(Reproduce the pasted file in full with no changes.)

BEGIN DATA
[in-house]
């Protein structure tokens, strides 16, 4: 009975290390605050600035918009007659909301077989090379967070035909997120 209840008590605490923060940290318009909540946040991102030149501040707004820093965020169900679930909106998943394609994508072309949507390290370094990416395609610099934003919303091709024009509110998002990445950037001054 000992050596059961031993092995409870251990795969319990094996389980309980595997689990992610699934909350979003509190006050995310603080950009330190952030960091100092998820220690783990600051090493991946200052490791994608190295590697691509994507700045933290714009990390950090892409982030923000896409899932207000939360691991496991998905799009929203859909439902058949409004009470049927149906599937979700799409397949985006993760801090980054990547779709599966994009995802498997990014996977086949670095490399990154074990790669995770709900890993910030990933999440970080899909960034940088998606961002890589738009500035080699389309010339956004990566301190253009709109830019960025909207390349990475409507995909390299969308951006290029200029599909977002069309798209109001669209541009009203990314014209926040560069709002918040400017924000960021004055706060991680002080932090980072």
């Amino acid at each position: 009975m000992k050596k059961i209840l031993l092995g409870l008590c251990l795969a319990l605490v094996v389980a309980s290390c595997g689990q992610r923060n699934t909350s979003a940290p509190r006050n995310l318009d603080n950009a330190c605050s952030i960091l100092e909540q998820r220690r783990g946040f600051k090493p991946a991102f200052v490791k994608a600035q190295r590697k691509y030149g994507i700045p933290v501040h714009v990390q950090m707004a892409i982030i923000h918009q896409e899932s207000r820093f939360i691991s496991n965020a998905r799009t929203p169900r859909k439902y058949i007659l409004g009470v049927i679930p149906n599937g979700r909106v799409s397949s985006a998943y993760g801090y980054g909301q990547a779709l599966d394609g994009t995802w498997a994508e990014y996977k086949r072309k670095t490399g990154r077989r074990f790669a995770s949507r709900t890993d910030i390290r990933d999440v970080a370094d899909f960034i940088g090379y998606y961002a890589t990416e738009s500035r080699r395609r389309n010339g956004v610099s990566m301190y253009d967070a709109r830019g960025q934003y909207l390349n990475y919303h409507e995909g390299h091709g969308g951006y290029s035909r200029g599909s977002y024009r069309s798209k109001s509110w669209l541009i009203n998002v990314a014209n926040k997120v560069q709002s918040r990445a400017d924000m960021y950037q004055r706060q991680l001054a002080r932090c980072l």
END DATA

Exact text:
[in-house]
């Protein structure tokens, strides 16, 4: 009975290390605050600035918009007659909301077989090379967070035909997120 209840008590605490923060940290318009909540946040991102030149501040707004820093965020169900679930909106998943394609994508072309949507390290370094990416395609610099934003919303091709024009509110998002990445950037001054 000992050596059961031993092995409870251990795969319990094996389980309980595997689990992610699934909350979003509190006050995310603080950009330190952030960091100092998820220690783990600051090493991946200052490791994608190295590697691509994507700045933290714009990390950090892409982030923000896409899932207000939360691991496991998905799009929203859909439902058949409004009470049927149906599937979700799409397949985006993760801090980054990547779709599966994009995802498997990014996977086949670095490399990154074990790669995770709900890993910030990933999440970080899909960034940088998606961002890589738009500035080699389309010339956004990566301190253009709109830019960025909207390349990475409507995909390299969308951006290029200029599909977002069309798209109001669209541009009203990314014209926040560069709002918040400017924000960021004055706060991680002080932090980072």
């Amino acid at each position: 009975m000992k050596k059961i209840l031993l092995g409870l008590c251990l795969a319990l605490v094996v389980a309980s290390c595997g689990q992610r923060n699934t909350s979003a940290p509190r006050n995310l318009d603080n950009a330190c605050s952030i960091l100092e909540q998820r220690r783990g946040f600051k090493p991946a991102f200052v490791k994608a600035q190295r590697k691509y030149g994507i700045p933290v501040h714009v990390q950090m707004a892409i982030i923000h918009q896409e899932s207000r820093f939360i691991s496991n965020a998905r799009t929203p169900r859909k439902y058949i007659l409004g009470v049927i679930p149906n599937g979700r909106v799409s397949s985006a998943y993760g801090y980054g909301q990547a779709l599966d394609g994009t995802w498997a994508e990014y996977k086949r072309k670095t490399g990154r077989r074990f790669a995770s949507r709900t890993d910030i390290r990933d999440v970080a370094d899909f960034i940088g090379y998606y961002a890589t990416e738009s500035r080699r395609r389309n010339g956004v610099s990566m301190y253009d967070a709109r830019g960025q934003y909207l390349n990475y919303h409507e995909g390299h091709g969308g951006y290029s035909r200029g599909s977002y024009r069309s798209k109001s509110w669209l541009i009203n998002v990314a014209n926040k997120v560069q709002s918040r990445a400017d924000m960021y950037q004055r706060q991680l001054a002080r932090c980072l």